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I was trying out a simple stack buffer overflow exploit by creating a malicious crash.m3u file.

as you can see the EIP pointer is overwritten by "A" but EBP hasn't changed. isn't EBP supposed to get overwritten before EIP??

Screenshot

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Well, registers are not values in the memory waiting to be overwritten by your buffer!

In the context of a buffer overflow, you do not simply keep writing until you reach some EIP register "location": instead, you replace values on the stack and one of them may end up being the return address of your function. After you've overwritten the stack, the execution resumes as if nothing had happened. The instructions are carried on, and depending on what they are, EBP may or may not be modified.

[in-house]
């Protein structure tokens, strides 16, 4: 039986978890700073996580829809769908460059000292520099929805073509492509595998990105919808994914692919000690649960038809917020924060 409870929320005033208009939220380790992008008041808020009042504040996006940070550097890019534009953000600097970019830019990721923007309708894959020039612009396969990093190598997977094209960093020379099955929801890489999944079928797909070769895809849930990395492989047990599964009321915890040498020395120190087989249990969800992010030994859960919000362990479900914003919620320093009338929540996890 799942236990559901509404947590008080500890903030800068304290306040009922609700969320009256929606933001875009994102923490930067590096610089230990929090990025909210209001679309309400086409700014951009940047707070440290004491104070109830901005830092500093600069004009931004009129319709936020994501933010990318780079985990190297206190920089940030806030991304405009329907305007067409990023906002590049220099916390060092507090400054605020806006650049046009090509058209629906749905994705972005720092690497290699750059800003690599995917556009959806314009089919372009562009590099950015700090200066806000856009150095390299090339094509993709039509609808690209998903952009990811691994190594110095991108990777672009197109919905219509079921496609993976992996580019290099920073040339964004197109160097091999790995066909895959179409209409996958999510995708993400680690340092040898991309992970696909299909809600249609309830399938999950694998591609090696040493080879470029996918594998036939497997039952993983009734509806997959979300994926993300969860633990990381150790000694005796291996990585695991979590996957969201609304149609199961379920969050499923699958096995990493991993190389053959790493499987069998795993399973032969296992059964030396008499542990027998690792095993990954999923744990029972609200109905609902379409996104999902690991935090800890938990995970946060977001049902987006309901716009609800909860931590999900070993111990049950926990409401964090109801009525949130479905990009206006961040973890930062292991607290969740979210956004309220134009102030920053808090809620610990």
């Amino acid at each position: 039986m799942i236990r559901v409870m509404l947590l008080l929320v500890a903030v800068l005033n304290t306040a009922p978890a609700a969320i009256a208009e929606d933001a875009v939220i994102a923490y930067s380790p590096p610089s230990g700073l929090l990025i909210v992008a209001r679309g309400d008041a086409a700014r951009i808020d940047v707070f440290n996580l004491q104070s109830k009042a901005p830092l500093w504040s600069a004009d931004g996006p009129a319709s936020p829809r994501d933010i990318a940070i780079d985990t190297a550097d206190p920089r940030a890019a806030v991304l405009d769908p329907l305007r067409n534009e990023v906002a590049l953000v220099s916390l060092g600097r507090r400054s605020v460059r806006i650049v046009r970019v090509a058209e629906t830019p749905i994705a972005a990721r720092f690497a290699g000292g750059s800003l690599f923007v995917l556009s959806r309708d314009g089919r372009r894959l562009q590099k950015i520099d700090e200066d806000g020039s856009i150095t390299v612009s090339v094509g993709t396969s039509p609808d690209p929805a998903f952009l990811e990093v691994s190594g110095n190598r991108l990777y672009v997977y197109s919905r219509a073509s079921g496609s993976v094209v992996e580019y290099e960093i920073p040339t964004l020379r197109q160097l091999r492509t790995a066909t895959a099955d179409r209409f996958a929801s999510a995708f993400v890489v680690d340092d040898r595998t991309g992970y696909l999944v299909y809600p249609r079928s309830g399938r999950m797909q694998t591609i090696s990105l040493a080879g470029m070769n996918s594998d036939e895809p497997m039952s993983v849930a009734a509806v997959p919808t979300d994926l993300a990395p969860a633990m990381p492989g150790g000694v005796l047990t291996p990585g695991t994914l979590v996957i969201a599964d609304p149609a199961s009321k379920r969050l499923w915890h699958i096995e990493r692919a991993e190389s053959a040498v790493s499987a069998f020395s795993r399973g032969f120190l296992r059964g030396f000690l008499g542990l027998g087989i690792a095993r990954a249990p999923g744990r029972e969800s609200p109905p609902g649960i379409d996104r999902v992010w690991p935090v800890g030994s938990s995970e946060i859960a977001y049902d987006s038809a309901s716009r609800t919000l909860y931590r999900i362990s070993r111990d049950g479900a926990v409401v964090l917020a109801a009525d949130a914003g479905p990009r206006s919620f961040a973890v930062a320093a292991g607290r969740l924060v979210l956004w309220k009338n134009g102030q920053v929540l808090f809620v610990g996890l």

Finally, provided no exception has occurred in between, you reach the ret of the function. That's when the return value is read from the stack and moved to EIP.

So in your case, if the ret instruction is never reached, there are still some ways to get command execution. The most likely candidate here is through SEH manipulation.

Have fun!

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    So the actual EIP register is never overwritten, we simply overwrite a data position on the stack which is later used by the CPU to aquire the EIP TNX :) – Abbas Javan Jafari Feb 24 '14 at 13:38

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